Homestead Tax Deferral Changes
Laws Change for Homeowners Disabled or Age 65
For homeowners who are disabled or age 65 or older, the laws just got easier to receive a tax deferral on their homestead taxes. Effective September 1, 2003, these homeowners may defer their taxes even if the taxes are not delinquent. The law also provides that the surviving spouse age 55 or older may retain the tax deferral when the qualified homeowner dies.
House Bill 3504 amended Tax Code Section 33.06(a), (b) and (c) and added Subsections (c-1) and (f) concerning the deferral or abatement of taxes on a residence homestead by an elderly or disabled person.
No delinquency required
Where prior law required a sworn affidavit that the taxes were delinquent on the homestead, the new provisions allow the homeowner “to defer the collection of a tax, abate a suit to collect a delinquent tax, or abate a sale to foreclose a tax lien ...”
So, homeowners who are 65 years of age or older or who are disabled as defined by Tax Code Section 11.13(m) may defer their taxes at any time. They do not have to wait for a first month of delinquency, with penalty and interest added.
A tax deferral only postpones paying the taxes; it doesn’t cancel them. After the homestead’s taxes go delinquent, interest accrues at 8 percent a year. Once the home is no longer owned or lived in by the qualified individual, the taxing unit can proceed to collect the taxes, with one exception.
The law now extends the tax deferral to the surviving spouse of an individual who deferred the taxes on the homestead.
To continue the tax deferral, the surviving spouse must be 55 years of age or older and the property was the surviving spouse’s residence homestead when the deceased spouse died.
The bill provides that the residence homestead may not be sold at a sale to foreclose the tax lien until the 181st day after the date the individual (or surviving spouse) no longer owns and occupies the property as a residence homestead. Prior law allowed the taxing unit to foreclose on the tax lien after the 91st day.
Abating a tax sale
The new provisions in Section 33.06 also outline how a person who has a pending sale to foreclose on the homestead’s tax lien may abate that sale. The homeowner (or agent) must deliver an affidavit to (1) the chief appraiser of each appraisal district that appraises the property, (2) the collector for the taxing unit that requested the order of sale or (3) the attorney representing the taxing unit for collecting delinquent taxes. The homeowner also delivers the affidavit to the officer charged with selling the property.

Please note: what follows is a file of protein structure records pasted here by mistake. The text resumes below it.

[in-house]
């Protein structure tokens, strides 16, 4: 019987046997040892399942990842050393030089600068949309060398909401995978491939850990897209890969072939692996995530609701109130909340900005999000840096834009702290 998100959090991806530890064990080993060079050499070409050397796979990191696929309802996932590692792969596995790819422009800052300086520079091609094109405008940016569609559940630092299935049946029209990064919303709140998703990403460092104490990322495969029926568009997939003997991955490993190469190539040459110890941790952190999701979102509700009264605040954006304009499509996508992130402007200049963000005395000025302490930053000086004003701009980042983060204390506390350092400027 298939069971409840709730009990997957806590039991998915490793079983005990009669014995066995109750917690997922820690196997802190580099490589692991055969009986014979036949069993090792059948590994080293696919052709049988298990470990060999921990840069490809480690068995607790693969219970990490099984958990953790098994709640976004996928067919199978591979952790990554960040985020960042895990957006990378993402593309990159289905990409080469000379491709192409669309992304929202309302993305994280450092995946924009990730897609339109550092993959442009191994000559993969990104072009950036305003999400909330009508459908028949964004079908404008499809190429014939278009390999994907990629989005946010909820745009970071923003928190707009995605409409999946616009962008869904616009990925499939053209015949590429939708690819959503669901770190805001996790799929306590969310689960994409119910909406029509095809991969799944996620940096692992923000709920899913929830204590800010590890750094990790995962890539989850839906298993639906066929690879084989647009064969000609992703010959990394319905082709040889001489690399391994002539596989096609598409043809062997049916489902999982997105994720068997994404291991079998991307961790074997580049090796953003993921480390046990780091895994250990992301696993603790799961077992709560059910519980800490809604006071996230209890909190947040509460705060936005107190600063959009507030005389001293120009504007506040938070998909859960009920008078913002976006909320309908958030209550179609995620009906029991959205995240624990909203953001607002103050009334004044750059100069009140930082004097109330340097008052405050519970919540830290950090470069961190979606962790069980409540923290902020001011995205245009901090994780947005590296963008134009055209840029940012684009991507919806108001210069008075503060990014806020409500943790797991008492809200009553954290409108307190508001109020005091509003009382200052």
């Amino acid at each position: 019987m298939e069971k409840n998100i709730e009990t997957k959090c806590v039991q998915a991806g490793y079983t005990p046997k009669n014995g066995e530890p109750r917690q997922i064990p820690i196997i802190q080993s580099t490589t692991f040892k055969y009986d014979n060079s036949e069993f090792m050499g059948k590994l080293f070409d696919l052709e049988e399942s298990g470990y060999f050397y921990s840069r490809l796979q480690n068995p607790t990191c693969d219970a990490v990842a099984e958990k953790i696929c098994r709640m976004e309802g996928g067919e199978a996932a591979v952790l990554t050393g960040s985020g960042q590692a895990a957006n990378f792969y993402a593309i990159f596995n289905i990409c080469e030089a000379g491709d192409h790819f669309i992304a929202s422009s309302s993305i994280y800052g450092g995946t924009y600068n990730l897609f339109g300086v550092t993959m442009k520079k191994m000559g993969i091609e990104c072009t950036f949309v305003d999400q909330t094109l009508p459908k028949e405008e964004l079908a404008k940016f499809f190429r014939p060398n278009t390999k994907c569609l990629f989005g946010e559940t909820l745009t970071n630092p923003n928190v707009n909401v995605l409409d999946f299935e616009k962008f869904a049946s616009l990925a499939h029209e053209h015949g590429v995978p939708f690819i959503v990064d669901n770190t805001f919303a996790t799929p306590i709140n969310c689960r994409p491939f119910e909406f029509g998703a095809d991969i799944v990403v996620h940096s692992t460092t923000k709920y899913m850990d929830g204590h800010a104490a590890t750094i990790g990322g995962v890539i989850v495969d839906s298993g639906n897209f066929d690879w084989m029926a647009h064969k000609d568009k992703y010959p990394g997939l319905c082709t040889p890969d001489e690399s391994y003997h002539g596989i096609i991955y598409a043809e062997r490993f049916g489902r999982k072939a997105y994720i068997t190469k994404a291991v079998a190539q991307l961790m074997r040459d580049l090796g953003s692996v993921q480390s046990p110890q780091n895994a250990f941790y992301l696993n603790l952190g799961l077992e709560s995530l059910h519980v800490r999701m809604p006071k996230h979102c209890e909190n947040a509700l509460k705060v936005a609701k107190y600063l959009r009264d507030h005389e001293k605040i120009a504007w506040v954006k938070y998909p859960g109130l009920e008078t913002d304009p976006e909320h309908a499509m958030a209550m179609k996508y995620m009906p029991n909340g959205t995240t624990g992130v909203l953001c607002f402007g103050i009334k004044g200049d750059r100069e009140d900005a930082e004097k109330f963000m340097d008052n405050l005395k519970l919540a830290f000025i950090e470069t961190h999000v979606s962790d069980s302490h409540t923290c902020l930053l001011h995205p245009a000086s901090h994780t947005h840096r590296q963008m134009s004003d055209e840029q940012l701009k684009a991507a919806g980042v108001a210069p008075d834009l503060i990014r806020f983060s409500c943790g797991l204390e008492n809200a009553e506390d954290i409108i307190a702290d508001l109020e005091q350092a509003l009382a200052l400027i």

The homeowner must deliver the affidavit no later than the fifth day before the date of the sale. The affidavit must state that the individual is 65 years of age or older or is disabled as defined by Tax Code Section 11.13(m) and that the taxes are imposed against property that the individual owns and occupies as a residence homestead.
After the homeowner delivers the affidavit, the homestead may not be sold until the 181st day the individual no longer owns or occupies the property as a residence homestead. If the officer in charge of the sale sells the property in violation of this abatement, then the property owner may file a motion to set aside the sale under the same cause number and in the same court that issued the judgment to sell the property. The owner must file the motion during the applicable redemption period for the property. If the taxing unit receives the property, the owner must file within the 180th day following the date the taxing unit’s deed is filed of record.
Amended model form
The Comptroller’s prescribed Form No. 50-126 has changed to reflect these new Section 33.06 provisions. This affidavit form is one that the individual may use to abate a pending sale and for the surviving spouse to continue the tax deferral.
The surviving spouse would sign the original notarized tax deferral filed by the deceased spouse to continue to receive the tax deferral. The appraisal district may request that the surviving spouse show proof of age. At this same time, the surviving spouse also should file a homestead exemption application to continue to receive those homestead exemptions that the deceased spouse received.
For questions about Section 33.06 or the amended form, contact Technical Assistance at the Comptroller’s Property Tax Division by e-mail at email@example.com or by calling 1-800-252-9121, option 2. In Austin, call 512/305-9999.